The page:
A couple of weeks back, I was in my classroom with a few of my Year 7 students when one asked what our plan for PSHE was. I went into our staff shared area and pulled up the centrally prepared slides for the next week, and as they loaded, that same pupil saw the title and said, “We are so having a debate about that.” We’d had a few debates by this point, so perhaps I should have expected it, but I’ve also seen endless stories about how the kids today are all climate change alarmists, struggling from the clinically diagnosable ‘climate anxiety’, so to hear a pupil say they wanted a debate about climate change with a tone that implied their implicit disagreement with what they assumed would be in the centrally planned slides was undeniably exciting.
I had a flick through the slides, and it was exactly as you might expect: doom and gloom on every single slide; no wonder the kids are so terrified. I decided to prepare my own climate change PSHE over that weekend, splitting it into three lessons:
- Climate change in context — discussing 500 million years of changing temperatures and atmospheric composition, including how two thirds of that time was supposedly too hot for ice to form in the arctic, the ice ages, the younger dryas, and as much climatological history I could squeeze in;
- The good news — highlighting the speed and efficiency with which humans have adapted to climate-related disasters, ensuring that it was abundantly clear that this speed was undoubtably outpacing any increases in said disasters, but then also presenting the data around those disasters which shows no clear signal of increase in the last 100 years; and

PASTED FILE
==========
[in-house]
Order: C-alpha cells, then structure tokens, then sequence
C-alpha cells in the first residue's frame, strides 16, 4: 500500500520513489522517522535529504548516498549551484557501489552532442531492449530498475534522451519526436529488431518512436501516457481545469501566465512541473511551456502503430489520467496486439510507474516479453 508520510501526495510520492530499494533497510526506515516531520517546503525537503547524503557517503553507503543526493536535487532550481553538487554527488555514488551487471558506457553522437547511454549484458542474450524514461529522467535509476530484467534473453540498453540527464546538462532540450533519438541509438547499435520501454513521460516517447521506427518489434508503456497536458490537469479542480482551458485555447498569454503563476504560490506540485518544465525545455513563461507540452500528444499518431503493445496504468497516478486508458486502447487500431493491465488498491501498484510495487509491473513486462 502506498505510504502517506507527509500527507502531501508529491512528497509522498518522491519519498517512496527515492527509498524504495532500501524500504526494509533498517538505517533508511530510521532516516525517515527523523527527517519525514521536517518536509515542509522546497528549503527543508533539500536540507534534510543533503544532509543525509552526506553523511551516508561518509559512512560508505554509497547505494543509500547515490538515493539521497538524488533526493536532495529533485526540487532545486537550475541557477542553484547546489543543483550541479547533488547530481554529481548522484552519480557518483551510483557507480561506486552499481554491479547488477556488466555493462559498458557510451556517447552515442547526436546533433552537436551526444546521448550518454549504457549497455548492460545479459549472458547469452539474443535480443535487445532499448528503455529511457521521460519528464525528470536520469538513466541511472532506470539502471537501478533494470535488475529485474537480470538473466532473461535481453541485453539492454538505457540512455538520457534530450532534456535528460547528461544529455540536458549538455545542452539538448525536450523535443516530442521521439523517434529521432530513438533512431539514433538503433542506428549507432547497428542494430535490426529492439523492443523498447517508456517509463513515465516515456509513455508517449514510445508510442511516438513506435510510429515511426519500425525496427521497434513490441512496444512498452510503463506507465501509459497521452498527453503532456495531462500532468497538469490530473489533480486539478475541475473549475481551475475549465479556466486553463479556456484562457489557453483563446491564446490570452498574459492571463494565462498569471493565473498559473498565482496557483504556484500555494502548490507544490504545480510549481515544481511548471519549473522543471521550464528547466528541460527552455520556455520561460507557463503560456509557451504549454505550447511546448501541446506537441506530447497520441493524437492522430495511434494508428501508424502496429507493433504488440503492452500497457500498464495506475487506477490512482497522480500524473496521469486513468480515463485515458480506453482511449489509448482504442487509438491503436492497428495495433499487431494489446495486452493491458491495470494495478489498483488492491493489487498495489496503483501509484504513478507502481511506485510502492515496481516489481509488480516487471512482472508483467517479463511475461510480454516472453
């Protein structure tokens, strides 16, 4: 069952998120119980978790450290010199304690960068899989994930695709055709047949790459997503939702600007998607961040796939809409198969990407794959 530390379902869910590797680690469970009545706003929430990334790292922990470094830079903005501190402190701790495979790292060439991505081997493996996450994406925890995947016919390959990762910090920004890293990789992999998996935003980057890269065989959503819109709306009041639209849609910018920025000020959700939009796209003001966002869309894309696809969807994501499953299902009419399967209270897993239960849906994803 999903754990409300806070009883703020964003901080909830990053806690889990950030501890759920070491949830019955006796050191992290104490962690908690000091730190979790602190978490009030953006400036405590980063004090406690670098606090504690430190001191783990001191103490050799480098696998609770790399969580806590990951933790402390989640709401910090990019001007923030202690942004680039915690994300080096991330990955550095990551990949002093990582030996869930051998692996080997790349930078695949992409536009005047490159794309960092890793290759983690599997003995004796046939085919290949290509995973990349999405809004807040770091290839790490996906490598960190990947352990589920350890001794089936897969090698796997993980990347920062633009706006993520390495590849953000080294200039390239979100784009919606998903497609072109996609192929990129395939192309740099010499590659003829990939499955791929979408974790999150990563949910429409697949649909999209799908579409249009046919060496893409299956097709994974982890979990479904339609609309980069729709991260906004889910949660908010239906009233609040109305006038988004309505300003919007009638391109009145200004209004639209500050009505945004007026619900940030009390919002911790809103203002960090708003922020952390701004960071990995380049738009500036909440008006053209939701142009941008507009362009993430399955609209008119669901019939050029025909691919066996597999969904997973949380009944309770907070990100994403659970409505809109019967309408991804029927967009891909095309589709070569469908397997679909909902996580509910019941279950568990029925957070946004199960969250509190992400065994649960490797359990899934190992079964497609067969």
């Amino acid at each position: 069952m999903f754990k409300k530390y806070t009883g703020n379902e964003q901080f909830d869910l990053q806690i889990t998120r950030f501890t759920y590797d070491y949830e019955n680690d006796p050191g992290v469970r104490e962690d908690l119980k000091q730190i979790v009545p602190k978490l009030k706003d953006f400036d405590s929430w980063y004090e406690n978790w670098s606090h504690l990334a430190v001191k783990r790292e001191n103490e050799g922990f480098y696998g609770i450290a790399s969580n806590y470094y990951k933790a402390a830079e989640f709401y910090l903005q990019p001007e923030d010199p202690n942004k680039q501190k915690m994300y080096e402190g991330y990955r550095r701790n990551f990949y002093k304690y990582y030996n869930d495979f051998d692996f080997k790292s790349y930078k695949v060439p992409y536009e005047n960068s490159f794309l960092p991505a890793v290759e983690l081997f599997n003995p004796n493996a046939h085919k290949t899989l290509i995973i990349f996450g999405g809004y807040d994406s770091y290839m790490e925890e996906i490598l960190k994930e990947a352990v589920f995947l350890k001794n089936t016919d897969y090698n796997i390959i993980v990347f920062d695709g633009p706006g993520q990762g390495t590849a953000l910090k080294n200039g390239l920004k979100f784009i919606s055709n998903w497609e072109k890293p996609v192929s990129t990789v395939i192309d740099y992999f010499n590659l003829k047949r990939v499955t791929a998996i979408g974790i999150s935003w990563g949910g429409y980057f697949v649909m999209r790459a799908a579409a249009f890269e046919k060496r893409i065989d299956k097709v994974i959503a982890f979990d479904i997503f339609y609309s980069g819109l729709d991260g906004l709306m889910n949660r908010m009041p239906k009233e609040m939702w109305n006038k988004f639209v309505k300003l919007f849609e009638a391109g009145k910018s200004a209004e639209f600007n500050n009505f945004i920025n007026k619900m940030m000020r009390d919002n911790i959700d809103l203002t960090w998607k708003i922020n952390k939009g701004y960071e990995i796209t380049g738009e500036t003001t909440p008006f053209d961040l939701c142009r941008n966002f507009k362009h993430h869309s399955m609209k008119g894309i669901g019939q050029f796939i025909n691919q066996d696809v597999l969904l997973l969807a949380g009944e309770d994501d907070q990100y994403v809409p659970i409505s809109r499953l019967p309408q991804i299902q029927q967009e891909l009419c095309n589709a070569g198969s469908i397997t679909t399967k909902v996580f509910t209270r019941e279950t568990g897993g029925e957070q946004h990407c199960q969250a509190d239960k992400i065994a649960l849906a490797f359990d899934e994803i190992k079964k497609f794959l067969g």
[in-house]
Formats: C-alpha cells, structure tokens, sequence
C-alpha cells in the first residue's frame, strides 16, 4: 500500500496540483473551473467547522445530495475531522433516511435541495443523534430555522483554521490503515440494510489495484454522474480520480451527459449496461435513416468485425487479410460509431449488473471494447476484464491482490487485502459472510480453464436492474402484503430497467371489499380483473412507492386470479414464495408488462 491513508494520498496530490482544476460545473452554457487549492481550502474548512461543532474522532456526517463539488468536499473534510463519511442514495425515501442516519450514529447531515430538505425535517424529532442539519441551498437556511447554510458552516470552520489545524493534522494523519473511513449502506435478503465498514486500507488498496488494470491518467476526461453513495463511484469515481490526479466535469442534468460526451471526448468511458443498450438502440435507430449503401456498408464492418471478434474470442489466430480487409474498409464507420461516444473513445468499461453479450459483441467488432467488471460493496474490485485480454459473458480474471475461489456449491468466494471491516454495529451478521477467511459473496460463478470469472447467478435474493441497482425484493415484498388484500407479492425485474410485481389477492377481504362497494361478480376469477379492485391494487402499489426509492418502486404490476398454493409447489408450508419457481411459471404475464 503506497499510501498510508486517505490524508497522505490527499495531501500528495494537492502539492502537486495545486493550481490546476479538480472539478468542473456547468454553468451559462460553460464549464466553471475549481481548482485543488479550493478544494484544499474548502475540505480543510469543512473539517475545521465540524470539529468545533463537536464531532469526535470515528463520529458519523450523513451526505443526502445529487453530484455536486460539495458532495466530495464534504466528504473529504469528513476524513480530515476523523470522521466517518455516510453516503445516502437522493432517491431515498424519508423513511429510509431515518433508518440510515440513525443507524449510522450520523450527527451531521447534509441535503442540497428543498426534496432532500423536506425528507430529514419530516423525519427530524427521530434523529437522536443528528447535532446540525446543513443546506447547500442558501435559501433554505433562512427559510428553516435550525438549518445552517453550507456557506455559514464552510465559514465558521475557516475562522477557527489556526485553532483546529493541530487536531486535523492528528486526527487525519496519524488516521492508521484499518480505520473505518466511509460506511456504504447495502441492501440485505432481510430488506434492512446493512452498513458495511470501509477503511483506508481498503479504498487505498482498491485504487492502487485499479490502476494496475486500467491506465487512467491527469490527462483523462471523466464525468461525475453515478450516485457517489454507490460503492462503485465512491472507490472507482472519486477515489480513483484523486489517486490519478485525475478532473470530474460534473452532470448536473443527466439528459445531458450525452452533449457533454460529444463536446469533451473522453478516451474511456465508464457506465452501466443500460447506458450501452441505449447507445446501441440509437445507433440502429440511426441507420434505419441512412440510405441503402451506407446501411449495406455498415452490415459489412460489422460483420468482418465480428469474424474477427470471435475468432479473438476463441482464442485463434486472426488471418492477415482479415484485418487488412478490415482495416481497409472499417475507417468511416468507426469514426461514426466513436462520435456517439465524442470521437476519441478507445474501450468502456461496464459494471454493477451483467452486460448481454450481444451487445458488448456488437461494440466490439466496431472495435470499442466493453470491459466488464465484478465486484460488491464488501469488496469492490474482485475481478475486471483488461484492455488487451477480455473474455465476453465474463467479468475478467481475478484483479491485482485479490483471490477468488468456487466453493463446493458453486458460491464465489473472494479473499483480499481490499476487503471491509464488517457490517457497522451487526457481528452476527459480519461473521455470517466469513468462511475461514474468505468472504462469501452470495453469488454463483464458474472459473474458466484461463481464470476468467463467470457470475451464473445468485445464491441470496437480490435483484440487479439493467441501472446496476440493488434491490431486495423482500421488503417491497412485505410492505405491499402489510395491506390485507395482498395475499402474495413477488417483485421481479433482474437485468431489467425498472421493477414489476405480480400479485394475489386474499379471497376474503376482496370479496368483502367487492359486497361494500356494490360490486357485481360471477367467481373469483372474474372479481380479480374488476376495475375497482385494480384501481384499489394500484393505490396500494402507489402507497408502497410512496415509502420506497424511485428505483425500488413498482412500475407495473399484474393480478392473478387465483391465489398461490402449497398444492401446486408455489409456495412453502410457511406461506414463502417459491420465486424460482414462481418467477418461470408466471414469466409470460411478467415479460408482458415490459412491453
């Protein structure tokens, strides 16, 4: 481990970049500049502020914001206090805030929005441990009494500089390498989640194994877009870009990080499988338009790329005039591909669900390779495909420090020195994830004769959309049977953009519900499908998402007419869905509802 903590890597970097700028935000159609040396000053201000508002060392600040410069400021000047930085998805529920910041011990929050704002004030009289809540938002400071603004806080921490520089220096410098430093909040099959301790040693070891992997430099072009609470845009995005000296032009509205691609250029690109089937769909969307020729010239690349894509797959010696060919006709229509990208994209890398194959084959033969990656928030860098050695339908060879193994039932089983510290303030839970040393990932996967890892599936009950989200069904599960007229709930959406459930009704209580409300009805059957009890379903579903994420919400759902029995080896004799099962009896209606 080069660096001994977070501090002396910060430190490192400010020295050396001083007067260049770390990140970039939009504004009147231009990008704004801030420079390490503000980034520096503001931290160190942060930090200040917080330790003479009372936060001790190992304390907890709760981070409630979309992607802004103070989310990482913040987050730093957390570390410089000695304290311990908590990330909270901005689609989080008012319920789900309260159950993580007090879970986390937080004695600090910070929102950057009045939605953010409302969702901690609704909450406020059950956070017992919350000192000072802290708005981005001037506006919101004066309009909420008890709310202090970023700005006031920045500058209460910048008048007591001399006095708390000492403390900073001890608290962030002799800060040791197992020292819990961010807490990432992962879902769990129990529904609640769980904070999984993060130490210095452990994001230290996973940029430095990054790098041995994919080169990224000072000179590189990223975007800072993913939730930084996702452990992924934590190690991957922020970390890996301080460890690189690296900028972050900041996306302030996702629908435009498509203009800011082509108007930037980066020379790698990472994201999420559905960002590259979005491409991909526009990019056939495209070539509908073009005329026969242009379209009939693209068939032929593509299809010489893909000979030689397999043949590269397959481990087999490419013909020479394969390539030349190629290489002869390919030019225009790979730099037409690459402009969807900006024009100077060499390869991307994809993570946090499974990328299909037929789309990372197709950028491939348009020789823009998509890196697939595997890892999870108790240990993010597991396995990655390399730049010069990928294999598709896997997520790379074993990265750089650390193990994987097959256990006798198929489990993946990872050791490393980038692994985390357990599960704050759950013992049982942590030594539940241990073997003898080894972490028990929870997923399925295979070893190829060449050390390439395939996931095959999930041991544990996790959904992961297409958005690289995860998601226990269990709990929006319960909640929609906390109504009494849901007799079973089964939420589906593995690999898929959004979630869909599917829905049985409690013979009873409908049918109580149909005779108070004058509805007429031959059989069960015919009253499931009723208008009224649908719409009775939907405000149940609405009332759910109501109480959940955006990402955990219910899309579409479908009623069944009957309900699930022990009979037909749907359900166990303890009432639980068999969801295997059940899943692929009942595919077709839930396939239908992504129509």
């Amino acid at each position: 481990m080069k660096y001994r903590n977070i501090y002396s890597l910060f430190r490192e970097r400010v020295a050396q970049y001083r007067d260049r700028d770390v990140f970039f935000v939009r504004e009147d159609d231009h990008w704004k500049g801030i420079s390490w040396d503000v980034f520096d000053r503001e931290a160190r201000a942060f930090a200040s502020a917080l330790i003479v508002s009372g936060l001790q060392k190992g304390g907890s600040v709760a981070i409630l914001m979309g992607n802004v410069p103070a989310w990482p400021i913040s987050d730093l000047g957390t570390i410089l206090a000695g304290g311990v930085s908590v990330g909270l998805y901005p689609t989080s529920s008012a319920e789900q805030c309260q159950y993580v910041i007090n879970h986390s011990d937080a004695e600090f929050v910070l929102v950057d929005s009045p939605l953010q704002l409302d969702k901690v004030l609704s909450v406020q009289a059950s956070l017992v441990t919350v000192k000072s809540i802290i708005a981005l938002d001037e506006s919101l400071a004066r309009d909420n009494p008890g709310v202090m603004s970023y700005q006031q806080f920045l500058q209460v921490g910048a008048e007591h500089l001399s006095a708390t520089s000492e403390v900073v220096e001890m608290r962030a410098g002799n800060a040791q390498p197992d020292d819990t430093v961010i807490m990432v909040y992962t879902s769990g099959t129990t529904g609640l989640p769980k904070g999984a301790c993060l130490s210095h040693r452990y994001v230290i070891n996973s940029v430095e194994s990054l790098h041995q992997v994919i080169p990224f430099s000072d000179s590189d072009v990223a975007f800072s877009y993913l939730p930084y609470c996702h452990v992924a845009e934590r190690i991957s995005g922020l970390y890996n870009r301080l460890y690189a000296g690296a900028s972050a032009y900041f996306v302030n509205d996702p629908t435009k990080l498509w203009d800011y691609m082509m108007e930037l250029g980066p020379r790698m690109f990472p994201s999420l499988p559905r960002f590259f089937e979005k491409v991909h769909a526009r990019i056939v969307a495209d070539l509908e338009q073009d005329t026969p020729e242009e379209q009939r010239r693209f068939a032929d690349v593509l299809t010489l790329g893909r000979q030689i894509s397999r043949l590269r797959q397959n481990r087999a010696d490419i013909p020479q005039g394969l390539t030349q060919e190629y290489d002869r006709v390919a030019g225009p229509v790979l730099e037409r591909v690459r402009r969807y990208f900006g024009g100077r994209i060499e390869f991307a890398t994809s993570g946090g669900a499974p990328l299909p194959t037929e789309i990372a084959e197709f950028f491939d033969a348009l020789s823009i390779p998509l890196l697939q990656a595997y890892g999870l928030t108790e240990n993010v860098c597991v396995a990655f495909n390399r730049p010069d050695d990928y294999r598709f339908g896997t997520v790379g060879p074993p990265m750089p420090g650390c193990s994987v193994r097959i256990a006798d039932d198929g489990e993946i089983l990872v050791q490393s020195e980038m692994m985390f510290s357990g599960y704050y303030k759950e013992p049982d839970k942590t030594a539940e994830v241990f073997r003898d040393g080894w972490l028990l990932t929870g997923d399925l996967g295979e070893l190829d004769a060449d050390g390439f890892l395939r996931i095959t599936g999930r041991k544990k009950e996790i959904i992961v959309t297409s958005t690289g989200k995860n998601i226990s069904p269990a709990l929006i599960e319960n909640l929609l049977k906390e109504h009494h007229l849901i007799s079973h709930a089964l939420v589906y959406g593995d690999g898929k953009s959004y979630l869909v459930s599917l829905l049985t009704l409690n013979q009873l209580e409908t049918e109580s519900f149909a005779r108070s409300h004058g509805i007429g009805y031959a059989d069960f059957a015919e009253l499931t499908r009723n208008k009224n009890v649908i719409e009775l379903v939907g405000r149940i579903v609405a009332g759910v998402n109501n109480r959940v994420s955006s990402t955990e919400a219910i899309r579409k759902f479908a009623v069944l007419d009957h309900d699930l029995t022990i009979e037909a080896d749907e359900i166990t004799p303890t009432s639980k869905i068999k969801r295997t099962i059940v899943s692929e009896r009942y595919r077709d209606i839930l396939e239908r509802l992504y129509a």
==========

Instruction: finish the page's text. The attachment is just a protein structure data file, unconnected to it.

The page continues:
- The energy debate — how renewables are not solving any claimed problem of rising atmospheric CO2 levels, but are causing untold (literally in the mainstream media) environmental damage, and that investment in nuclear, which is demonstrably safe, energy-dense, and cost-effective, is being neglected for the ostensibly virtuous and Green energy sources.
Once this was all prepped, I went to my Head of Year and asked if I would be able to lead the climate change sessions with an alternative perspective. I explained that the pupils had an appetite for a debate on the topic, and that it would be important to provide an insight into the opposition apocalypse-sceptic view for that to be an effective and informed debate. He told me to run with it and that if I ever wanted to modify the PSHE content to “make my tutor sessions my own” then I should go ahead. And go ahead I did.
My sessions started on that Tuesday, and the debate, motioned as ‘Climate change is a serious problem that requires serious and immediate attention’, was scheduled for the following Wednesday, a PSHE session that this head of year would attend. I won’t waste much time going through the sessions, just to say that the way in which the pupils responded, listened, focused, and engaged was fantastic.
As was the debate itself: both sides conducted themselves admirably and presented excellent, well thought out, and evidenced cases; with the best speech, in my opinion, coming from the proposers of the motion. However, overall, it was decided in a blind vote that the sceptics had delivered the most convincing argument, taking the debate 15-7.
Of course, this is a small sample size, but I do believe two valuable messages come out of this story: the first, that not all children happily lap up the proposed narratives (there’s also been a request to debate the benefits of the covid jabs); and second, not all PSHE in school has to be promoting those narratives. And so I will leave you with two pleas: don’t underestimate our country’s young — they are very much prepared to think for themselves; and, if there are any other teachers reading this, have more confidence to not just parrot the PSHE content you’re told to from central teams, because, if the kids can think for themselves, surely you can too.
The author is a teacher at a large comprehensive who would prefer to remain anonymous.